As a brand and in its clothes, Desigual has never shied away from vibrant colors, optimistic messaging, or freedom of self-expression. At this year's edition of Miami Art Basel, the Spanish label unloosened even more buttons with a couple events highlighting its playful approach to sexuality. The events were part of a Desigual campaign called #MiamiLovesDifferent, aimed to celebrate style, love, and sex in its numerous facets. Here's what went down:
Miranda Loves Desigual
Spanish artist Miranda Makaroff and Desigual share a native home base in Barcelona, so their partnership is a seamless one. Makaroff drew on her endless love of pleasure to create a Spring 2020 capsule collection for the brand, teasing it out through technicolor renderings of the human form, contorted in sexual positions, depicted in various states of undress. (Some of Makaroff's figures on the clothes wore pasties and flowing mermaid tresses.) The collection was unveiled on December 4 during an exclusive outdoor event at South Beach's iconic Nautilus, where guests sipped specialty cocktails and danced to a mix of reggaeton, bachata, and salsa tunes spun by DJ Pascal Moscheni.
Makaroff's art imagines "a universe where women live as one with nature, in the heart of a Mediterranean island." Translated to the collection, this means animations of women, and other genderless forms intertwined and separating, dancing and loving on wide-leg trousers, tees, sundresses, and handbags. Performer Juno Birch and a blonde pixie-coiffed Jazzelle Zanaughtti (@Uglyworldwide) was one of several models and influencers present donning the pieces and posing for photos.
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Marakoff's spring capsule was on view alongside her similar sexhibition, just paces away from the hotel pool's edge, which was primarily a giant, plastic hot-pink vagina that guests could climb in and out of. Inside the vagina's walls were multi-colored sculptures of forms engaged in erotic activity. It somehow felt like a birthplace of creation — a riff on the Garden of Eden's biblical Eve figure, imagining a world where, rather than reviled as a salacious sinner, she is celebrated for making the world less dull. Makaroff renames the vagina Eva, and thus reclaims Eve's previously damned origin story.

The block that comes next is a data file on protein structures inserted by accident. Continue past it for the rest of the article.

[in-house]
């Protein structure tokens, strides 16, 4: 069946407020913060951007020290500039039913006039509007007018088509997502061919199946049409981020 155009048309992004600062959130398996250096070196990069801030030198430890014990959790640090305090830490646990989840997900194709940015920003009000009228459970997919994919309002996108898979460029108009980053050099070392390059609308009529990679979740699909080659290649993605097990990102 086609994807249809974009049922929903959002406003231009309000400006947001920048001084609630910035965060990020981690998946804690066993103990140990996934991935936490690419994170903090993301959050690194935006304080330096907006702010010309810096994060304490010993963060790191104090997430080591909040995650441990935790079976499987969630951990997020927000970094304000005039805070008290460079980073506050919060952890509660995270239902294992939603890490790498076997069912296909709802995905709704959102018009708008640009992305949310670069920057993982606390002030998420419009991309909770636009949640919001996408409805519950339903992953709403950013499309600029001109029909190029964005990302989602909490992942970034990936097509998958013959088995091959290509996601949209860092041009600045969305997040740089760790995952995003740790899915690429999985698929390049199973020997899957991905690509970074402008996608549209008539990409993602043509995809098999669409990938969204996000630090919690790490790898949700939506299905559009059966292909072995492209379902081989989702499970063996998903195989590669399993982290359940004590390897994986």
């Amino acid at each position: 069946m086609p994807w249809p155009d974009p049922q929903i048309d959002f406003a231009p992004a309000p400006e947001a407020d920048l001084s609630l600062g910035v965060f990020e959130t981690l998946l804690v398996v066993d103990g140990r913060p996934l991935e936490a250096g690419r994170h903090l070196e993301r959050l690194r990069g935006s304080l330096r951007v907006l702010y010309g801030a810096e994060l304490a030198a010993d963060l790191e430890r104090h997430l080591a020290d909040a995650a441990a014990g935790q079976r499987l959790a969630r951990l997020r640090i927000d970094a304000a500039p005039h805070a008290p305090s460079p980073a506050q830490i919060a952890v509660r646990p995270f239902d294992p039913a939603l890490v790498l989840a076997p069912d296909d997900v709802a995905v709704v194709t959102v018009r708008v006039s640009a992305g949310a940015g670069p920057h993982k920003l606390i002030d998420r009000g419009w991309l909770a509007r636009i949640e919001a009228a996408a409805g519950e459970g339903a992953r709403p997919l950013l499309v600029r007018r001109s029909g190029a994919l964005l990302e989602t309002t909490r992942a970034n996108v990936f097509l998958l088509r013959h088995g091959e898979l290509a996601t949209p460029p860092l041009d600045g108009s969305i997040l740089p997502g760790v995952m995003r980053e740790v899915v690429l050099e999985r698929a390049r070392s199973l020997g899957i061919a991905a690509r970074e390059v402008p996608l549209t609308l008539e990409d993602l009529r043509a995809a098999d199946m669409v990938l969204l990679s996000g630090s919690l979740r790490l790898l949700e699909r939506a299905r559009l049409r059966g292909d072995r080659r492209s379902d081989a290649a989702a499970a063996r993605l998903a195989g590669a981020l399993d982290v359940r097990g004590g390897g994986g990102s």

Miami Loves Different
A couple days later, Desigual transformed an iconic art deco venue, The Temple House, partially into a showroom of diverse styles for 2020. (Aside from their Makaroff capsule, the brand is entering the new decade forgoing trend-centered collections based on the weather; "We are floaty dresses in January or June," they say.) But then downstairs, after guests browsed the collection, sipped cocktails, and mingled with Desigual-styled famouses like Mykki Blanco, the space became a red-light special. Up to 400 invited Art Basel attendees were urged to put on white paper jumpsuits over their evening looks so as to blend in, and ushered to a room partitioned off by a giant curtain. Behind the curtain were two gigantic replicas of stone statues toward the back of the room, and guests filed behind velvet ropes, clearing a path for a runway. Ambient music filled the space and the red lights made way for bright ones to shine.
A group of ethnically-and-size-diverse models wearing Desigual's 2020 collection marched down the runway barefoot, then sashayed to and fro, performing fluid choreography with one another, before perching atop the statues. This was a planned effort helmed by Catalan artist Carlota Guerrero, whose creative direction on Solange's A Seat at the Table and When I Get Home helped solidify her as a viable visual artist.
Lola Leon, Madonna's daughter, was a surprise addition to the group, performing an elaborate routine as the final model to ascend to her place among the others. Once all 30 models assumed their positions atop the statues, they wove a ritualistic circle around two of them, who slowly stripped off their clothes, leaving only pasties and sheer underwear left. Then, they assembled in pairs of two (or three or four), and began an enticing seduction of each other and a captive audience, who were no longer crowding behind velvet ropes blocking off the runway, but facing the action head-on. It was slow and methodical. First, in an embrace, then a kiss, then consensual removal of one another's clothes. Then, legs spread apart, mouths agape, hands on backs, they writhed together as separate bodies into one, serpentine and scandalously sensual. Later, Black Madonna DJ'd as guests blew off steam from the night's performance.
"This is the first representation of what Love Different means to us," Desigual says. "An iconic performance filled with emotions and sexual energy with a universal language... the kiss." Touche!
Photo courtesy of Desigual